Kennedy Brooks finished up his athletic testing at Oklahoma’s March 9th Pro Day. This gives us a complete physical profile to work from.
He also isn’t incredibly athletic. His best trait there is explosiveness. His vertical leap and broad jump performances give him a 120.4 (62nd-percentile among qualified running backs) Burst Score. Outside of that, and a decent three-cone time, he’s below-average across the board.
Based on all of the above measurables, his most similar historical prospects are:
Kennedy Brooks had an interesting career at Oklahoma. He spent five years at school but only played football in three of them. He ran for over 1,000 yards in each of those three seasons. But he wasn’t a large enough part of the offense to ever have a true breakout season:
It’s worth considering that the teams Brooks was part of were very good. I use Bill Connolly’s S&P+ rating system to quantify team quality for the purposes of contextualizing player production. Oklahoma was consistently about an 80th-percentile squad during Brooks’ career. For players like him who didn’t break out in college, I give credit for a “breakout” season in the year following their final college season. He never posted the market share numbers necessary to truly break out. But he was playing on quality teams with other talented players to share the ball with. Trey Sermon, Rhamondre Stevenson, and CeeDee Lamb all deserve touches too. It’s harder to post high market share numbers at Oklahoma than it would be at, say, UTEP. The production of players should be considered in the context of the schools that they played at.
Given the seasonal Dominator Ratings he posted and the quality of teams he played for, the following historical prospects have the most similar college production profiles:
Overall, Brooks was a solid college player whose career wasn’t especially impressive relative to guys who eventually reach the NFL.
Essentially, Brooks was fairly efficient relative to talented teammates. Even when considering that he saw lighter average box counts than they did. He also converted chunk gains into breakaway runs at a very high clip. And had an impressive rate of missed tackles forced per rushing attempt. He didn’t test all that well athletically. But he was a well-rounded and effective runner of the football in college.
Given those metrics and his physical profile, the most similar historical prospects to him from a “pure runner” perspective are:
Those are some solid names near the top of a comps list for a guy who is not getting much buzz as a sleeper in the running back class. We’ve seen guys with his athletic profile succeed before. And his ability to run the ball effectively should not be in question.
What should be in question is Kennedy Brooks‘ ability to contribute in the passing game. Because he didn’t show much there in college:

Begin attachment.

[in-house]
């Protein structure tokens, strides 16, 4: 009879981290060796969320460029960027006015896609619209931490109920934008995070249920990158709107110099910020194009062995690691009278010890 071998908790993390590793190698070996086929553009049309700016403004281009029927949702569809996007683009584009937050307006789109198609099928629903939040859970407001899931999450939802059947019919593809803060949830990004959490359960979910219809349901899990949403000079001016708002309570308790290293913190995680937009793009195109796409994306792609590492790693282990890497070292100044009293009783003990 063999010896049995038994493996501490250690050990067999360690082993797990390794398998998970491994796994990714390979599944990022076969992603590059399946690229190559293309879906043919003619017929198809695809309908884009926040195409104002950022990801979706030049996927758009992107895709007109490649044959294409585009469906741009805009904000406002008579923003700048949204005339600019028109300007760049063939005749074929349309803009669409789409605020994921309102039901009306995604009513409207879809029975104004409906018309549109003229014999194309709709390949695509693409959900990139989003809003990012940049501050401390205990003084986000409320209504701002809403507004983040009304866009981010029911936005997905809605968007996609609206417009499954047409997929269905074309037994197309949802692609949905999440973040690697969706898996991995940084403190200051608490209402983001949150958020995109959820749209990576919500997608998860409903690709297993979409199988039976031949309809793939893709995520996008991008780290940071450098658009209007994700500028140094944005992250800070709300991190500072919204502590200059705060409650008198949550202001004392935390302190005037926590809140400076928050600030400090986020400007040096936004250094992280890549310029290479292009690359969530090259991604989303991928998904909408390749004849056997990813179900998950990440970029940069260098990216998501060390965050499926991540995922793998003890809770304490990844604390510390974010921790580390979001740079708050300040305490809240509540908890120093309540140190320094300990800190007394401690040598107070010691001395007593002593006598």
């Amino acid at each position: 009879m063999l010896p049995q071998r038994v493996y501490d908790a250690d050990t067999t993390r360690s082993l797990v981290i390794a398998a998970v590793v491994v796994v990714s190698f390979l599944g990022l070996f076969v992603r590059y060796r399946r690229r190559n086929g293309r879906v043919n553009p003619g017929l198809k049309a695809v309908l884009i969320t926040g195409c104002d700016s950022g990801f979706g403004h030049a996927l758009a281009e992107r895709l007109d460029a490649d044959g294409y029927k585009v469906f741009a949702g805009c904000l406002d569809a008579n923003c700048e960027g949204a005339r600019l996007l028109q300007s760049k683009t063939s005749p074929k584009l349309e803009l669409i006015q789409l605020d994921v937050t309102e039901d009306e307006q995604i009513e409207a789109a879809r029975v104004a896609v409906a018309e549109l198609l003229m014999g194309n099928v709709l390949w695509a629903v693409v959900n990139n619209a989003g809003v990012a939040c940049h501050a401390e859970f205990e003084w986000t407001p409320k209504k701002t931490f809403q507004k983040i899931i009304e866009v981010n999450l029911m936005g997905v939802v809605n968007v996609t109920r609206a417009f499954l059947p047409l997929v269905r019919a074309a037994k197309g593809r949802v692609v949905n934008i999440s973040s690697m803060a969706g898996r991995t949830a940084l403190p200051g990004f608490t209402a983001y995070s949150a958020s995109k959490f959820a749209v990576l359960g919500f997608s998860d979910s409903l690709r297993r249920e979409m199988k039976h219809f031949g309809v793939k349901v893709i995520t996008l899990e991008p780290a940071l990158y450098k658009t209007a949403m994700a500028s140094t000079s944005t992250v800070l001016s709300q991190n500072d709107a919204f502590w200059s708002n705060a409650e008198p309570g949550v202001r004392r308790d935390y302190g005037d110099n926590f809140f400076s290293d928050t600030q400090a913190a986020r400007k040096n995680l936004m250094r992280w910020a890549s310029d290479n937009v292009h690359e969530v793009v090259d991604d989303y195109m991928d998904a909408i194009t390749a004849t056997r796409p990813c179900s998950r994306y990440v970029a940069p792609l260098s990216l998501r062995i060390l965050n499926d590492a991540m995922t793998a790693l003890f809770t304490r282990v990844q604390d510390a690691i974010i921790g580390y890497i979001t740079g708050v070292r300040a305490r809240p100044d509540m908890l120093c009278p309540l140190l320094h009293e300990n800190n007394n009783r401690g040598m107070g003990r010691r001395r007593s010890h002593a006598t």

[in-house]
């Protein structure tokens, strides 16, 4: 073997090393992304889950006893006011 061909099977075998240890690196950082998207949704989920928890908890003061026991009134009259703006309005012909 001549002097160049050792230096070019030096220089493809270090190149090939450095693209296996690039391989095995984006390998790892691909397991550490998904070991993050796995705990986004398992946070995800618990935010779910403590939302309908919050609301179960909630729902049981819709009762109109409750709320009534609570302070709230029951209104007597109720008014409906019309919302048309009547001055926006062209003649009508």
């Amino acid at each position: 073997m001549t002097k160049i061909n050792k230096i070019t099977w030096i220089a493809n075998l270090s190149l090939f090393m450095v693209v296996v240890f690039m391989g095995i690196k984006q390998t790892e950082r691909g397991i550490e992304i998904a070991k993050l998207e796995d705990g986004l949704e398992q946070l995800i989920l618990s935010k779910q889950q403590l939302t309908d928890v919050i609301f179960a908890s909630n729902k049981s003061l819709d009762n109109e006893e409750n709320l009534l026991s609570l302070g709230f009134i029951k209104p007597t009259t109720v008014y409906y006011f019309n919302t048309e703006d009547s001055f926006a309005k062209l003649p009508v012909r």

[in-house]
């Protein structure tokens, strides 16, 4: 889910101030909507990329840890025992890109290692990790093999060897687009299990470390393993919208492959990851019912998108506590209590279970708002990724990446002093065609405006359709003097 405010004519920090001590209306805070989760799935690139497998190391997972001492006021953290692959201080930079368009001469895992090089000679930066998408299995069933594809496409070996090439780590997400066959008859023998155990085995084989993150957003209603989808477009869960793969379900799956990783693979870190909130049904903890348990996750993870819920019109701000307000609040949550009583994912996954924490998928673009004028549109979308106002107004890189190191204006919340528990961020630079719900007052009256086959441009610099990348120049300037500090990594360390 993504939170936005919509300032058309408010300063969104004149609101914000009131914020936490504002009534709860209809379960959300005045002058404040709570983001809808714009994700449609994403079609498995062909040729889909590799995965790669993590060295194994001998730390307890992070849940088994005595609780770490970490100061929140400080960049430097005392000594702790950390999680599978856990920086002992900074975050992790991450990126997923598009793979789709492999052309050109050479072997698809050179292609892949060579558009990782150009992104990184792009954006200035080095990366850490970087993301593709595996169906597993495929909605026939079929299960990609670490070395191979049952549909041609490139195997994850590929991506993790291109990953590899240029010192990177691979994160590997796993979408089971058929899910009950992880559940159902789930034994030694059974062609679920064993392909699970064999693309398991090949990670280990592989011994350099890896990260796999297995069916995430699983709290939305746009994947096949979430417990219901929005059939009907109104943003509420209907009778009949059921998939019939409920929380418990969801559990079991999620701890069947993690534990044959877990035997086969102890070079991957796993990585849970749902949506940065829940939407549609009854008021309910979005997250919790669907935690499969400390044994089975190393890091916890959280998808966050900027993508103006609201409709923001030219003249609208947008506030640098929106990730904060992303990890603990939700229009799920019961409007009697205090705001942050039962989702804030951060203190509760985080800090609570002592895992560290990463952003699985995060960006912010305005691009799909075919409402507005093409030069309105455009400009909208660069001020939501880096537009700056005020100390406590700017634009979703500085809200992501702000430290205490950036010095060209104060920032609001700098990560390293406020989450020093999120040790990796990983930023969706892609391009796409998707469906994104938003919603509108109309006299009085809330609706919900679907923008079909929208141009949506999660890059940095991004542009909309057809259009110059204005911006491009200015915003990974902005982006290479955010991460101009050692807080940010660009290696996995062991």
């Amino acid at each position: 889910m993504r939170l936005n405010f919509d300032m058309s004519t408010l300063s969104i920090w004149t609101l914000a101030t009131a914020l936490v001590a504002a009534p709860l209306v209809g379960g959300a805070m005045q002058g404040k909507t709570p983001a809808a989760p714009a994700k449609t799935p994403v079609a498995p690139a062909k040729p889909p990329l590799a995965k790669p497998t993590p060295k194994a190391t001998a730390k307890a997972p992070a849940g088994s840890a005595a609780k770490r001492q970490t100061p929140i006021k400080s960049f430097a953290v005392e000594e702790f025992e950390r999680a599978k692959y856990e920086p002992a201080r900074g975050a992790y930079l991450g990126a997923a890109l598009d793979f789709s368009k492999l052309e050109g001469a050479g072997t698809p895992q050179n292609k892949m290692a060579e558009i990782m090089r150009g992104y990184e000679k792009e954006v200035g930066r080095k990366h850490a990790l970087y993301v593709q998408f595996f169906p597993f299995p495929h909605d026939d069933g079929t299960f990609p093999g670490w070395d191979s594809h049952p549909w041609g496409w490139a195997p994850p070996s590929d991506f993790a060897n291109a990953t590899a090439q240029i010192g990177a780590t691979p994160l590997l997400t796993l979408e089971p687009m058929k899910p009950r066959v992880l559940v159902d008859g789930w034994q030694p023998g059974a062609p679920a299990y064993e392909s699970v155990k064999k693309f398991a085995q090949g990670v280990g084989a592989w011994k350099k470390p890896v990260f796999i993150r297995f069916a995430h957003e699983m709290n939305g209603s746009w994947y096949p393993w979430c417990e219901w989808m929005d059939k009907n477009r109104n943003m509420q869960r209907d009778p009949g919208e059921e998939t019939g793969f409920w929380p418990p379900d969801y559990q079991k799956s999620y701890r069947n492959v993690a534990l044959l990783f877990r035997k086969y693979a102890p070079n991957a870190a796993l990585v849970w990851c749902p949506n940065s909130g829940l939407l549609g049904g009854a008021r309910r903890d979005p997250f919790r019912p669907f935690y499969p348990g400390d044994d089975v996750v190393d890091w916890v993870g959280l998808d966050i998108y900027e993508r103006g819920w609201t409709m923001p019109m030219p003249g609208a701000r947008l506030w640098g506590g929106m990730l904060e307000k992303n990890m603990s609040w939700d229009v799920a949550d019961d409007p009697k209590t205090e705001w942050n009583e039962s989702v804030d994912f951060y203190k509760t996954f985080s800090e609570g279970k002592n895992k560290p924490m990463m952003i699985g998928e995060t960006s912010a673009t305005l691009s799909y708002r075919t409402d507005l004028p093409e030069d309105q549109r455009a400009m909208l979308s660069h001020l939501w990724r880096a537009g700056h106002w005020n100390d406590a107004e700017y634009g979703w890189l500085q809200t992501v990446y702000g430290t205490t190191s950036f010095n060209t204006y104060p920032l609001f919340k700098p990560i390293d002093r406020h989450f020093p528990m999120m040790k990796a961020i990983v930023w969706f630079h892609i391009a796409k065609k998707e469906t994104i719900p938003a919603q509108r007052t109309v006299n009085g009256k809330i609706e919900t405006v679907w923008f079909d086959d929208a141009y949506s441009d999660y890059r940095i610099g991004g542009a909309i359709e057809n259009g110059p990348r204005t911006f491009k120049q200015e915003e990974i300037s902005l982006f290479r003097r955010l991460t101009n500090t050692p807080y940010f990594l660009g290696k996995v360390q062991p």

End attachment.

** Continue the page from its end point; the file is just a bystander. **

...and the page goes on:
There almost doesn’t exist an objective measure by which he was even a decent receiver in college. He was not very involved as a pass-catcher. He was deployed almost exclusively on simple routes out of the backfield. And he wasn’t efficient when the ball was thrown his way. His 59th-percentile Catch Rate is fine. But when he’s being targeted a full yard behind the line of scrimmage, is it really impressive? And even the low overall efficiency he’s posting is largely fueled by what he’s doing after the catch. That’s nice as a ball-carrier. And we already know he’s pretty good there. But it doesn’t really speak well to his ability as an actual receiver.
Given the above metrics, the following players had the most similar receiving profiles as college prospects:
Ronald Jones is a fine player, as was Derrius Guice. But none of these guys have really ever been positive contributors in NFL passing attacks. I’d anticipate that Brooks has a similarly tough time finding a role as a pass-catcher.
As a slightly undersized back with a relatively thin frame and not many receiving chops to speak of, Kennedy Brooks is a bit of a tweener. By “tweener,” I mean that he doesn’t fit cleanly into a traditional role as a between-the-tackles grinder or as a satellite back. Ideally, our running back prospects will do both. But we at least want guys who can step into one aspect of the existing framework of how backs are used in the NFL.
It doesn’t matter so much that James White isn’t big or especially skilled as a runner considering his receiving prowess makes him well-suited to a high-volume satellite back role. Conversely, Jordan Howard has enough size and ability as a pure runner that he earns heavy touches on the ground despite offering very little as a receiver. Guys who are both undersized and underwhelming pass-catchers have a hard time getting work in the league. Even if they are good runners. This phenomenon is evidenced by the difficulty that talented players like LaMichael James, Bryce Love, Ronald Jones, and Tevin Coleman have had in living up to their impressive careers as dynamic college runners.
I believe that Brooks is a good runner of the football with limitations that will likely keep him from finding a solid role in the NFL. Given his complete profile, here are the historical players who were most similar as prospects:
Ronald Jones is probably Brooks’ ceiling. But I think the more realistic scenario is that he ends up as a Wayne Gallman-level backup who contributes 50 carries a year and only sees minor fantasy relevance in the event of an injury to a starter. He’s a decent runner, but guys who are decent runners and don’t do much else are a dime a dozen in the NFL.